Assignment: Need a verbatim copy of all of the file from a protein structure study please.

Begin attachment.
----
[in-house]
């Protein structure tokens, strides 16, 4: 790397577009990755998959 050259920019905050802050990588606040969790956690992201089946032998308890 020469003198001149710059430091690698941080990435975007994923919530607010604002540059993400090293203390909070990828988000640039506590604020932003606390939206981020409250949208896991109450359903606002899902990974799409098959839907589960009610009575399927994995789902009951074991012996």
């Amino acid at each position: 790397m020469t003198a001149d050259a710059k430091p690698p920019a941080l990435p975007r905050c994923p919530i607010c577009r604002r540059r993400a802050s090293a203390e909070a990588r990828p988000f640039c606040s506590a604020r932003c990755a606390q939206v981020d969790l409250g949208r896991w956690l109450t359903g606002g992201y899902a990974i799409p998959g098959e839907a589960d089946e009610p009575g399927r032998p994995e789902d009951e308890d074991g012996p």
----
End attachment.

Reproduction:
[in-house]
């Protein structure tokens, strides 16, 4: 790397577009990755998959 050259920019905050802050990588606040969790956690992201089946032998308890 020469003198001149710059430091690698941080990435975007994923919530607010604002540059993400090293203390909070990828988000640039506590604020932003606390939206981020409250949208896991109450359903606002899902990974799409098959839907589960009610009575399927994995789902009951074991012996």
């Amino acid at each position: 790397m020469t003198a001149d050259a710059k430091p690698p920019a941080l990435p975007r905050c994923p919530i607010c577009r604002r540059r993400a802050s090293a203390e909070a990588r990828p988000f640039c606040s506590a604020r932003c990755a606390q939206v981020d969790l409250g949208r896991w956690l109450t359903g606002g992201y899902a990974i799409p998959g098959e839907a589960d089946e009610p009575g399927r032998p994995e789902d009951e308890d074991g012996p």